So May has come and almost gone and much planting has been accomplished- yay! It’s very encouraging to have new gardeners ask me to plant fruit trees on their property. Fruit trees are a test in patience and dedication. Inevitably someone will ask why the trees are so small at planting time, and how long will it be until they can harvest fruit from them. I prefer to start with “bare-root” trees rather than potted trees for 2 simple reasons: 1. They are smaller and therefore easier to plant, and 2. they cost less than a large tree in a pot/burlap ball. Its true they don’t look too impressive in your garden the first year, resembling sticks with a few spindly branches and leaves. The test in patience comes in waiting for them to put on new growth every season, and waiting the usual 3-5 years after planting for your first harvest.** We had a 4 year old peach tree yield 100 lbs of peaches in 2008! We think this is because 1. we didn’t have a late frost after the tree was full of blossoms, 2. the tree gets lots of water, and 3. we feed it with a 2″ layer of manure each spring and keep it well mulched. Keys to success!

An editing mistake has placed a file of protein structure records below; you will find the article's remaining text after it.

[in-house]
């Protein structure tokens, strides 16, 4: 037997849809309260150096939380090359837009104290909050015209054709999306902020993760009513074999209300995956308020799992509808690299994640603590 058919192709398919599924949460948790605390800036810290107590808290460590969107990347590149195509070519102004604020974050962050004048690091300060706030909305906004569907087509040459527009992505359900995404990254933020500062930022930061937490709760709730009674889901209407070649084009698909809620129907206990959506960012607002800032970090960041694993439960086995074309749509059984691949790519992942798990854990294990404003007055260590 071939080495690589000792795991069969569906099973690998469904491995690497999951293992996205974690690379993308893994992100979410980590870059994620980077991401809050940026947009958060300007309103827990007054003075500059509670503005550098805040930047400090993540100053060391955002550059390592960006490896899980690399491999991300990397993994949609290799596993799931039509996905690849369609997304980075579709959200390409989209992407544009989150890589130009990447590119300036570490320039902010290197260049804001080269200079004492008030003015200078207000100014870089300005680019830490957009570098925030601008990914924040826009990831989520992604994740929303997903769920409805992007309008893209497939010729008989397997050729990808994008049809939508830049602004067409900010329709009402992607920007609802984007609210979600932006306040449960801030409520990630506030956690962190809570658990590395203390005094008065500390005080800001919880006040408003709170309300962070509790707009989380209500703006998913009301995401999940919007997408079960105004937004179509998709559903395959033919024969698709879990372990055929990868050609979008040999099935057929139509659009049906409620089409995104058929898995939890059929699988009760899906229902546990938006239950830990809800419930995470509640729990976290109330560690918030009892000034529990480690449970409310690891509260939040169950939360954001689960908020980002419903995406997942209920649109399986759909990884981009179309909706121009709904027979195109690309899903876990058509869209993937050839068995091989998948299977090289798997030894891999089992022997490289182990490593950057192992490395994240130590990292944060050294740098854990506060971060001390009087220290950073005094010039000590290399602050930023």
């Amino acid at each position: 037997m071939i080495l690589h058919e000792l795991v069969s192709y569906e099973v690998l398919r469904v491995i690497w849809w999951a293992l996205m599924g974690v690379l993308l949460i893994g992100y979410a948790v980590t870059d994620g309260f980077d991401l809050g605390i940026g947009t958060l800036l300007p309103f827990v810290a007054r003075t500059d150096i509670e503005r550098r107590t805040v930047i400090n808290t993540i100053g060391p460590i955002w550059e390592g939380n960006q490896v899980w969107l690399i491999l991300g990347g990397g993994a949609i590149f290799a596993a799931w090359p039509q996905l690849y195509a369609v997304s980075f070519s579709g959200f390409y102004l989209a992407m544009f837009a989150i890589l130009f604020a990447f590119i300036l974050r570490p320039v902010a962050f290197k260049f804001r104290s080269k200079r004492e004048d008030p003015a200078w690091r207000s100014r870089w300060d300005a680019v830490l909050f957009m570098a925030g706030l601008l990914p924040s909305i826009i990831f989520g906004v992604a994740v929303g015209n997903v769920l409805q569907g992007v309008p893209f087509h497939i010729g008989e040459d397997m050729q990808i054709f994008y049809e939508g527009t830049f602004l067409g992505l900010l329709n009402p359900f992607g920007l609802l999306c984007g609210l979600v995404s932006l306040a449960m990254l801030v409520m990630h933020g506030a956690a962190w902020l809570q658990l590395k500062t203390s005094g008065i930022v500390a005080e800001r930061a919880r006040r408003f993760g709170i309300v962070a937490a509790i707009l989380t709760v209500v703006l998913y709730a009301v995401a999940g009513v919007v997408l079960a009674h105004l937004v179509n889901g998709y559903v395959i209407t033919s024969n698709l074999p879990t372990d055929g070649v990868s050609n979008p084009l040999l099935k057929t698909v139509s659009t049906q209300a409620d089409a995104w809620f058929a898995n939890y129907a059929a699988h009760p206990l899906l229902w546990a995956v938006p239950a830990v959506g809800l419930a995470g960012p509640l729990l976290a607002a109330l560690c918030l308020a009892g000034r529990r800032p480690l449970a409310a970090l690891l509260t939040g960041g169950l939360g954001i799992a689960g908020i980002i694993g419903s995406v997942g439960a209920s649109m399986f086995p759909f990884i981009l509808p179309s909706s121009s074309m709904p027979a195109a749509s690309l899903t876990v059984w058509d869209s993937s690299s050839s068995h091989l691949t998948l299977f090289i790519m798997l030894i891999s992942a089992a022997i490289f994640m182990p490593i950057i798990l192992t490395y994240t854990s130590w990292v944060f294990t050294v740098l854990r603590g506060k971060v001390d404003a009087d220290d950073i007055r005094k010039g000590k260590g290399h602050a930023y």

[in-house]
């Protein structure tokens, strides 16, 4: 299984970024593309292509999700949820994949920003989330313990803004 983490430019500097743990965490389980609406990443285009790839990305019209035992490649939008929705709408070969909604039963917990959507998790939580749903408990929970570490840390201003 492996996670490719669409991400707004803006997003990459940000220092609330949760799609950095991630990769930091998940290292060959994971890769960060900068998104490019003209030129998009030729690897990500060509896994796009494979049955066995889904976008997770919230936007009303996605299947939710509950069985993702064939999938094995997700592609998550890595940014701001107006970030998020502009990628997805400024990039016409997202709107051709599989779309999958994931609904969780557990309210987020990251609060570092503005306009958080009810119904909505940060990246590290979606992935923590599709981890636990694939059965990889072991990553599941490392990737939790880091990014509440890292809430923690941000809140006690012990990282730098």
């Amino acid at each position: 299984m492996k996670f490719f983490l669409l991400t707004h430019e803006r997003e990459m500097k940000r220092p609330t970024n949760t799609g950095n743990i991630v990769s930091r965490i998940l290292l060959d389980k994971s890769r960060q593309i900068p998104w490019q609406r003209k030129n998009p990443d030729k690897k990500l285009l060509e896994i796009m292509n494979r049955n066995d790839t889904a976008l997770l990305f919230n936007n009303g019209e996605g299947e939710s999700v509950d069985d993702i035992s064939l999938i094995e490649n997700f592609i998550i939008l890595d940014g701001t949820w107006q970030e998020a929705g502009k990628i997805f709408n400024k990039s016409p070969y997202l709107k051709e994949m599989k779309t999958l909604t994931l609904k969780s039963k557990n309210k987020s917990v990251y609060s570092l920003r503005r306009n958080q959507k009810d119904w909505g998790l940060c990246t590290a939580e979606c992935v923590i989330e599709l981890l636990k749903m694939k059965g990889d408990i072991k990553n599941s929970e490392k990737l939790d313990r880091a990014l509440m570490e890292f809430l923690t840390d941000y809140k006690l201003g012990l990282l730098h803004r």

2010 is year 3 for our dwarf pears, cherries and apples so we are expecting a small harvest this summer/fall. We chose dwarf trees (max. height 8 ft) because we wanted to incorporate them into our veg garden and they require less space than standard trees. For more helpful info, visit the St. Lawrence Nursery website, the real pros on northern climate fruit tree care. Upon my latest visit to their site, I learned letting the grass grow in the orchard pathways is better for the trees, as this provides habitat for beneficial insects. So if you must mow, set the blade higher than usual, or don’t mow as frequently. As they say- don’t be a mow-aholic! Happy fruiting!